French Legion of Honor WI-12 ROBERT J. SMITH
SP-11 JAY LASNER (in honor of father) ARNOLD LASNER SP-12 JOHN SUITER
SP-13 RON La VERDE (mem. of uncle) T-5 THOMAS G. WI-12 CPT MIKE TARRICONE
HENNESSY, A Troop, 117th CAV KIA 5 JUNE ’44 ROME WI-15 1SG GEORGE THOMAS
WI-11 ROCHUS E. & CELESTE LAWRENCE SU-13 CW4 (Ret.) DON TRACY & CHICKIE
WI-13 EDWARD J. LEONARD, Class of ’41, PSG B Troop FA-11 CHARLES A VIVIANO (50TH CAV RCN SQDN)
117TH CAV, Montrevel POW French Legion of Honor SP-12 CSM (Ret.) HENRY WETZEL & GRACE, (mem. of)
SP-12 BOB LUTZ Class of ’41, C Troop 117th CAV WWII GEORGE “RED” EMERY
French Legion of Honor WI-14 LTC (Ret.) FRANK WISWALL, USAF Class of ‘41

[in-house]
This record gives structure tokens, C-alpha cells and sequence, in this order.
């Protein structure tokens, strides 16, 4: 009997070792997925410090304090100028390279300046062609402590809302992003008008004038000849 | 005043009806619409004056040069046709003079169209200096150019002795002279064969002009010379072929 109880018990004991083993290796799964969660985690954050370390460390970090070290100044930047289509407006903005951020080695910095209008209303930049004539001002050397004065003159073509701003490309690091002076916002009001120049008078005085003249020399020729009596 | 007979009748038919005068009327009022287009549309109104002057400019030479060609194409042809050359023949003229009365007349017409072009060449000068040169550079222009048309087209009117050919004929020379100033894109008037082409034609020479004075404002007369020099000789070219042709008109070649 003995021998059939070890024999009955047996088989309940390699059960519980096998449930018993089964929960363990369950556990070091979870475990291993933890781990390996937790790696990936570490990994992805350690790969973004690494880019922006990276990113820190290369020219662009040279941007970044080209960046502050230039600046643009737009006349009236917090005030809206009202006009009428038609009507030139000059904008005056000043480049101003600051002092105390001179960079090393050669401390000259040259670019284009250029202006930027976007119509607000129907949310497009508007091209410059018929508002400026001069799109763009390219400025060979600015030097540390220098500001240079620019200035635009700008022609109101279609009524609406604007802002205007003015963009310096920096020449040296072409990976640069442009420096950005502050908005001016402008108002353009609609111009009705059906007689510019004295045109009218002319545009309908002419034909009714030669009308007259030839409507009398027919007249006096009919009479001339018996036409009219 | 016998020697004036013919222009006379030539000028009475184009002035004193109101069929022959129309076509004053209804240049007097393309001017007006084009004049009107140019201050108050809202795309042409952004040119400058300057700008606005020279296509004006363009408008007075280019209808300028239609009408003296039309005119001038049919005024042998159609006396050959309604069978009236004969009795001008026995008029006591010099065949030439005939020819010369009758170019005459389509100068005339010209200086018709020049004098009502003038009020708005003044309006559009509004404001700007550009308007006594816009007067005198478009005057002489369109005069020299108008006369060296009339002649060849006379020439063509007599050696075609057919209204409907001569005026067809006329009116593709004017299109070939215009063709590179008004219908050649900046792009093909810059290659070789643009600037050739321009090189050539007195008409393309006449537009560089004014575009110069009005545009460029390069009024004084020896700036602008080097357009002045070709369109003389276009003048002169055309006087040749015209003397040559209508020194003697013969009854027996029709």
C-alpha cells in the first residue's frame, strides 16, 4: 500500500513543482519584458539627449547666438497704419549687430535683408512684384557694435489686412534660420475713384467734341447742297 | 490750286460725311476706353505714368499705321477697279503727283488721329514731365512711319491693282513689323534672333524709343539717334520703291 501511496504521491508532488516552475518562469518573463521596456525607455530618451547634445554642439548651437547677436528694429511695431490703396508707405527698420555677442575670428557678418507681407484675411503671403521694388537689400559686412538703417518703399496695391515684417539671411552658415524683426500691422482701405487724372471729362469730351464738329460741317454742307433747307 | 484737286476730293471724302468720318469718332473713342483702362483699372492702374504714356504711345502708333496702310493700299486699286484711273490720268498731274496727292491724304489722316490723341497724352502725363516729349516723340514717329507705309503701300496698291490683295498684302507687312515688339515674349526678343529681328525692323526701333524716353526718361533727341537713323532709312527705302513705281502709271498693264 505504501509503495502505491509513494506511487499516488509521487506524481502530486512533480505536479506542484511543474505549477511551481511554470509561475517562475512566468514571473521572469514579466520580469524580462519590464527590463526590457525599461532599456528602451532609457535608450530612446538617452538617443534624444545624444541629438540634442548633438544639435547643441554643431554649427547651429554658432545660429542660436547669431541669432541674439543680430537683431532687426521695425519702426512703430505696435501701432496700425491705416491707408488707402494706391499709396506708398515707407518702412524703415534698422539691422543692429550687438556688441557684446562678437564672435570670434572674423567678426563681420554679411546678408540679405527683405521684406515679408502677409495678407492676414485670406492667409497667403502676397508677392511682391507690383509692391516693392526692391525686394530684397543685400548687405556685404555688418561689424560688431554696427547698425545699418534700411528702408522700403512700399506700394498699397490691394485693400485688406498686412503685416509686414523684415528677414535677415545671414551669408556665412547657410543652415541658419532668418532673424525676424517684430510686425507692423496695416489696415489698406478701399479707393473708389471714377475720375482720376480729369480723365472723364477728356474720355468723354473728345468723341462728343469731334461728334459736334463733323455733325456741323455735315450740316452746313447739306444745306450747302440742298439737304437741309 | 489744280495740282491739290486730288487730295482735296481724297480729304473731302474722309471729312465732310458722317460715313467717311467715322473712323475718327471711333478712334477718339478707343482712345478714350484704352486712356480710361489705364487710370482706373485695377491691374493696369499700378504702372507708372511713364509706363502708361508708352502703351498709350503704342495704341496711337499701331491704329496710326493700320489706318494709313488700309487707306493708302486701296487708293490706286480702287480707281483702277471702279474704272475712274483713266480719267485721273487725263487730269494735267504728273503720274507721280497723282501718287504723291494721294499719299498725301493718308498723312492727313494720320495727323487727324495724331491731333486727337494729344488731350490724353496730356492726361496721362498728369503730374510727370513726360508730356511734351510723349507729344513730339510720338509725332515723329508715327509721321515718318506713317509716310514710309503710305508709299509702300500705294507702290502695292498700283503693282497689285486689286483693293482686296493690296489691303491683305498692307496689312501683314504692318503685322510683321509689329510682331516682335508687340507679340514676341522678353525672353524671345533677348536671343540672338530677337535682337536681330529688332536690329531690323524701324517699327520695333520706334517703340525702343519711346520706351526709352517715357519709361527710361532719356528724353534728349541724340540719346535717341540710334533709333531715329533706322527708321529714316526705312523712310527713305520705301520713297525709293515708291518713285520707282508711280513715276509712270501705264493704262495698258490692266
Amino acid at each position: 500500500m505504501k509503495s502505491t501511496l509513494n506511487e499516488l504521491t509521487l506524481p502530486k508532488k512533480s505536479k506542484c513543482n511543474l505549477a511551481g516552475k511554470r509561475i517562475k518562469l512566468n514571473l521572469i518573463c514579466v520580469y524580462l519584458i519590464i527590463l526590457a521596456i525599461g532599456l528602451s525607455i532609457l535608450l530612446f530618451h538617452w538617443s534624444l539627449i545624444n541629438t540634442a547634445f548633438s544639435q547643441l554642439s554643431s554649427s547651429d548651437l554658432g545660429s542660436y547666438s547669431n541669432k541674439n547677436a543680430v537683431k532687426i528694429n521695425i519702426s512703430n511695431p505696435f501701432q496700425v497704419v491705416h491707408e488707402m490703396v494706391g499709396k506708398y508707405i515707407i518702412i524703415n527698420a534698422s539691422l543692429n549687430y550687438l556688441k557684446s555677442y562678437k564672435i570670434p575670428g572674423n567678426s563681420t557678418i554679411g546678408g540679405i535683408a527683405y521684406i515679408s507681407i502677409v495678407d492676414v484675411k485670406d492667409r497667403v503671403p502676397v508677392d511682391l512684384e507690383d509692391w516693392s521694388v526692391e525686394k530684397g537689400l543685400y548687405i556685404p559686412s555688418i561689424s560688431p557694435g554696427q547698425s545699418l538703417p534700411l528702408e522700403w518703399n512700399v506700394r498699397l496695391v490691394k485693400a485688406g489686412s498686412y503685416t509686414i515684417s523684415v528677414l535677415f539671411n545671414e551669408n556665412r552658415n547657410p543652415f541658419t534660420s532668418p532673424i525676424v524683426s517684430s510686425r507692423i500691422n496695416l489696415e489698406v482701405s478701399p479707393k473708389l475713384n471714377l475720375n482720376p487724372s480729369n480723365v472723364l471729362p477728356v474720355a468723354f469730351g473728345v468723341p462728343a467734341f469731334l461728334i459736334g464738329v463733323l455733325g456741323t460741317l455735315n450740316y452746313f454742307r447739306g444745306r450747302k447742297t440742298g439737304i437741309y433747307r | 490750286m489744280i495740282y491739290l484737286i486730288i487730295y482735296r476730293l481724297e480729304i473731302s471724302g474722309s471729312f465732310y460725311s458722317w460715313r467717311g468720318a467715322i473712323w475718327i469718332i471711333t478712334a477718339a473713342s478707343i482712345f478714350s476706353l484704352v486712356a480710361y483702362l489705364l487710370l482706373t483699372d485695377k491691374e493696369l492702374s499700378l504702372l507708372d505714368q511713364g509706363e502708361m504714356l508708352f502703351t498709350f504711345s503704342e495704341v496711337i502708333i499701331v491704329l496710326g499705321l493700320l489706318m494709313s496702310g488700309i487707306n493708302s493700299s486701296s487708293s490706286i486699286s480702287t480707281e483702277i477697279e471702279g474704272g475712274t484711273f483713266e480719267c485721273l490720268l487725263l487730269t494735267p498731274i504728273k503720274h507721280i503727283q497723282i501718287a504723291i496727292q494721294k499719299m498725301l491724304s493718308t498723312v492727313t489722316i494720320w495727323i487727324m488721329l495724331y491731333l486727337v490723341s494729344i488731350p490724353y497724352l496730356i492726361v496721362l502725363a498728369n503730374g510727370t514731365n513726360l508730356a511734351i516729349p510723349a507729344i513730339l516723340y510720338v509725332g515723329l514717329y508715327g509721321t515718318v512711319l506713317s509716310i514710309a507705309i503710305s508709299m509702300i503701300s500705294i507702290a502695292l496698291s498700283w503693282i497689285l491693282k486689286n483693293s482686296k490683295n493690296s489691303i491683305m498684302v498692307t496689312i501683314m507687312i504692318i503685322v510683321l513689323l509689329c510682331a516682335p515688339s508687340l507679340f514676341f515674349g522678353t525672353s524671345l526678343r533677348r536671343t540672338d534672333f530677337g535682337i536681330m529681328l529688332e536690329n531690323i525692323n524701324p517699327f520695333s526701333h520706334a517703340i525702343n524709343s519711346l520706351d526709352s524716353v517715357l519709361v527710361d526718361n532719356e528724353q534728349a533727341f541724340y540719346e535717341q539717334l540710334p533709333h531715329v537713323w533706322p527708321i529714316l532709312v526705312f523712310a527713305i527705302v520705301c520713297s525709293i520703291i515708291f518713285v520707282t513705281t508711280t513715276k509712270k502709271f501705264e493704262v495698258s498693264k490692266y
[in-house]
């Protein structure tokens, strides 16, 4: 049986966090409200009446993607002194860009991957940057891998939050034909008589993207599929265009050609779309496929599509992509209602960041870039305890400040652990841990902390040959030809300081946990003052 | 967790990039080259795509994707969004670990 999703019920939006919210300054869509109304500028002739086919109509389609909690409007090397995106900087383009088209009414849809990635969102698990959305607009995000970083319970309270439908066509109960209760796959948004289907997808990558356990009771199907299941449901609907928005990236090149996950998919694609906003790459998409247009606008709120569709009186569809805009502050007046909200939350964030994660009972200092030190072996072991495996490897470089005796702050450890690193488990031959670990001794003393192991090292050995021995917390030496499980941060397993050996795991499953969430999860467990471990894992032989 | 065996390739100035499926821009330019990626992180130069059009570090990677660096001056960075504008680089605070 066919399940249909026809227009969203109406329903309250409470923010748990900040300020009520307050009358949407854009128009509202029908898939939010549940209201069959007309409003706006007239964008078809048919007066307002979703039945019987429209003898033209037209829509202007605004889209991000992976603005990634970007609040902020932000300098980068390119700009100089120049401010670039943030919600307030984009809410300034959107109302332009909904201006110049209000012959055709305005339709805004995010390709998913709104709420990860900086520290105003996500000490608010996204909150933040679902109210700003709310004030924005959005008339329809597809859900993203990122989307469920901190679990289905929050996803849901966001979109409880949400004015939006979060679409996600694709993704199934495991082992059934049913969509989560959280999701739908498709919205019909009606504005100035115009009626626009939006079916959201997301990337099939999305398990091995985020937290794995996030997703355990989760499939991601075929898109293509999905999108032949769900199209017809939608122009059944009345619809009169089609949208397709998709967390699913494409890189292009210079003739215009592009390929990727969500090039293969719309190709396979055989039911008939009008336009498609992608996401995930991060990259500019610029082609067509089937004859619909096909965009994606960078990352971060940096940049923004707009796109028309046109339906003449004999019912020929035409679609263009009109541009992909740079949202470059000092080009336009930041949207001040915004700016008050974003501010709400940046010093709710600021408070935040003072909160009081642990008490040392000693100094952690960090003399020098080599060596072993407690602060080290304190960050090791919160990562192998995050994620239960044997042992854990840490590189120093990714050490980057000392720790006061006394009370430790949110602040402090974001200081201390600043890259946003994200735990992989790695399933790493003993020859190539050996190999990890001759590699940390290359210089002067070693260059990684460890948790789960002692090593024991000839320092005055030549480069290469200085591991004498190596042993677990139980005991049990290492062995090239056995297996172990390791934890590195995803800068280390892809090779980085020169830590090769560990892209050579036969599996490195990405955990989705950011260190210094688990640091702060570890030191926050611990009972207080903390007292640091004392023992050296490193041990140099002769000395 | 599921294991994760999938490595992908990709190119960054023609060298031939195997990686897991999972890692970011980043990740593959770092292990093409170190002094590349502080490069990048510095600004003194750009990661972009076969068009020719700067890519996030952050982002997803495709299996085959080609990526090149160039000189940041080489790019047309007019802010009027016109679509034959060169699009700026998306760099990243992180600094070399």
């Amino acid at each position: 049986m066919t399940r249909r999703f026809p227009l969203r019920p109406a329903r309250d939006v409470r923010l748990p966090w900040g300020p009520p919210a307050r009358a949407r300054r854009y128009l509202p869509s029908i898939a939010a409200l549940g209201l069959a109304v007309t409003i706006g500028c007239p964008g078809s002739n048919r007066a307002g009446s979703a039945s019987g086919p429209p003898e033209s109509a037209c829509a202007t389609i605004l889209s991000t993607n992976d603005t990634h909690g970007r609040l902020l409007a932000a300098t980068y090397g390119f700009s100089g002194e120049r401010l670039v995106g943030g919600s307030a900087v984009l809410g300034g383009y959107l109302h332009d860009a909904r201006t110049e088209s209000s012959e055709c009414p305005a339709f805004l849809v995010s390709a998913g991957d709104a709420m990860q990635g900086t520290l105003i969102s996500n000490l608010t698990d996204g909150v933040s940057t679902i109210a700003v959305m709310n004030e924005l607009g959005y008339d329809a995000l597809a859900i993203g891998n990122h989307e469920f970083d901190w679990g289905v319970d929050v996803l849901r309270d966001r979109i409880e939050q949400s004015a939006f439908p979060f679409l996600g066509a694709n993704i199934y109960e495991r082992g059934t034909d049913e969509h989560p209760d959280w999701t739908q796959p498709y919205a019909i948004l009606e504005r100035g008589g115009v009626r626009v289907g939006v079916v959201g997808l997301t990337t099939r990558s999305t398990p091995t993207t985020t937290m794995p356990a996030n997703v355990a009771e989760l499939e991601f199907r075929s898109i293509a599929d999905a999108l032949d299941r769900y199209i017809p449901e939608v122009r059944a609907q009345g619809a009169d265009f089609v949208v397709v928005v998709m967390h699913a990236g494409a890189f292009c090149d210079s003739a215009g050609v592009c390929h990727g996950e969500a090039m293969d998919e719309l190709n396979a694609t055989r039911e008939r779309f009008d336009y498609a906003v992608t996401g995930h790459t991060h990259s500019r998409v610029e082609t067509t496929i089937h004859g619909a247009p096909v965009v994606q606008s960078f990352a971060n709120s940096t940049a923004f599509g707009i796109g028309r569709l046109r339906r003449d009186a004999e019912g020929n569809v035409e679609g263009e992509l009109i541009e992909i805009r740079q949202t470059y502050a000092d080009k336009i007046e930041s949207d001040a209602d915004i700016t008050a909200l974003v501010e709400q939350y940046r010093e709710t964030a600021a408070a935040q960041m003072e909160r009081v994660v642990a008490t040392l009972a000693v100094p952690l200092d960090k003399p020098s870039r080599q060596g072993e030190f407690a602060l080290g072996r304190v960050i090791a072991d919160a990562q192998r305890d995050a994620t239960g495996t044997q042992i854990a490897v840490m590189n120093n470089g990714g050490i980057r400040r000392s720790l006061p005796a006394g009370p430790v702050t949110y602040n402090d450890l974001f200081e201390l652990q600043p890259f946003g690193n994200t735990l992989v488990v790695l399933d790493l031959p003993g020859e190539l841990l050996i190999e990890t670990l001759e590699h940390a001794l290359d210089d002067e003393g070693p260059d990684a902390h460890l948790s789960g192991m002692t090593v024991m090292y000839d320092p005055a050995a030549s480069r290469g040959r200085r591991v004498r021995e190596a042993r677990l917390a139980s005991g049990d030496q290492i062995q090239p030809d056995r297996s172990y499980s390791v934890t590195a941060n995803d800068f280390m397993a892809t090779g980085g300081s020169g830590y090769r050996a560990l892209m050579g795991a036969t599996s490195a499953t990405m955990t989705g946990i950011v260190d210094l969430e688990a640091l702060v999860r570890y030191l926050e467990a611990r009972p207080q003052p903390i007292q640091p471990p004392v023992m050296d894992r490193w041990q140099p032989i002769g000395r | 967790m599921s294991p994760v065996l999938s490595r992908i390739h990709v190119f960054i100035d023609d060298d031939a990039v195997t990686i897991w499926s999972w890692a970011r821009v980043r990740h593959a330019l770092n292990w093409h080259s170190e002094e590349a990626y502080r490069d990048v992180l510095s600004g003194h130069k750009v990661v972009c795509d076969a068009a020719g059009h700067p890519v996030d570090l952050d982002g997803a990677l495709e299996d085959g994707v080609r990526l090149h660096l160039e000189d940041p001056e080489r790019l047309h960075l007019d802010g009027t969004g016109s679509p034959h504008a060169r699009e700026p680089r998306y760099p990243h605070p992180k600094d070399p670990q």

WI-13 JEAN & SGM (Ret.) KEN MAHAN B Troop, 102nd CAV ’41- ’42 Fr. Legion of Honor
SU-12 KEVIN MALONEY (mem. of) 1SG WM. B. MALONEY SP-11 MRS. EDWARD J. WITOS (loving mem. of husb.)
SP-12 BRIAN & BRUCE (mem.) 1SG WM. B. MALONEY EDWARD J. WITOS SR.
FA-18 PETE & EDITH MARTINEZ WI-27 FRANK A. WOODS, PSG A Troop, 3rd Platoon
WI-14 ED & BETH MATTHEWS (mem. of Ed’s father) 117th CAV WWII
T-4 ED MATTHEWS B TROOP 102nd CAV WWII SP-13 FRG HHT 1-102nd CAVALRY
SP-11 W. SCOTT McCANN
FA-11 CHARLOTTE & BILL MERRING
BECOME A BOOSTER – RENEW YOUR BOOSTER
To become a Booster of The Spur, please send $10.00 for a year of inclusion as a Booster in four issues of The Spur.
Make check payable to the 117 Cavalry Association - $10.00 for each year of support. Mail to Bill Gruss, Treasurer,
117 Cavalry Association, 21 Blake Drive, Clark NJ 07066-1645. Indicate how you wish to be listed:
Here is one of those unusual “connections” vis-à-vis families and military history…CPL Bob Kent was a proud Essex
Trooper in the 1930’s. Kent was out of the 102 Cavalry before they were called up in 1941. He was in a defense